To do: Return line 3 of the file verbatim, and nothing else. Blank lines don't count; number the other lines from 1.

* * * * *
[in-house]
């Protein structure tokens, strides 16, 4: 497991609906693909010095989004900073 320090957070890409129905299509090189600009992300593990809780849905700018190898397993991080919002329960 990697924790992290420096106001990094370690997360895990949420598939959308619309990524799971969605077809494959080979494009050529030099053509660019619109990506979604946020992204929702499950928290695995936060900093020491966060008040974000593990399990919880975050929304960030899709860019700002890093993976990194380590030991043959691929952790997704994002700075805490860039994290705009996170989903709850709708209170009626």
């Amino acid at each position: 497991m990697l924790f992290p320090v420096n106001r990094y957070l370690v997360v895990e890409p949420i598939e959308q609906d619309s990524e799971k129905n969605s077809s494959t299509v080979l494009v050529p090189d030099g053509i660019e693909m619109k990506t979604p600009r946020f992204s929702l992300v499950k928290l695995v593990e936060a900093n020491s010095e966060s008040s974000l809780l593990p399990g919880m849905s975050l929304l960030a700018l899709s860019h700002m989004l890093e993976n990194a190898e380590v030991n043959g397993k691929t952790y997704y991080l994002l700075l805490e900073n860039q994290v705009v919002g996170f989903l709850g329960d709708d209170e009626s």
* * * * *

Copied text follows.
């Amino acid at each position: 497991m990697l924790f992290p320090v420096n106001r990094y957070l370690v997360v895990e890409p949420i598939e959308q609906d619309s990524e799971k129905n969605s077809s494959t299509v080979l494009v050529p090189d030099g053509i660019e693909m619109k990506t979604p600009r946020f992204s929702l992300v499950k928290l695995v593990e936060a900093n020491s010095e966060s008040s974000l809780l593990p399990g919880m849905s975050l929304l960030a700018l899709s860019h700002m989004l890093e993976n990194a190898e380590v030991n043959g397993k691929t952790y997704y991080l994002l700075l805490e900073n860039q994290v705009v919002g996170f989903l709850g329960d709708d209170e009626s």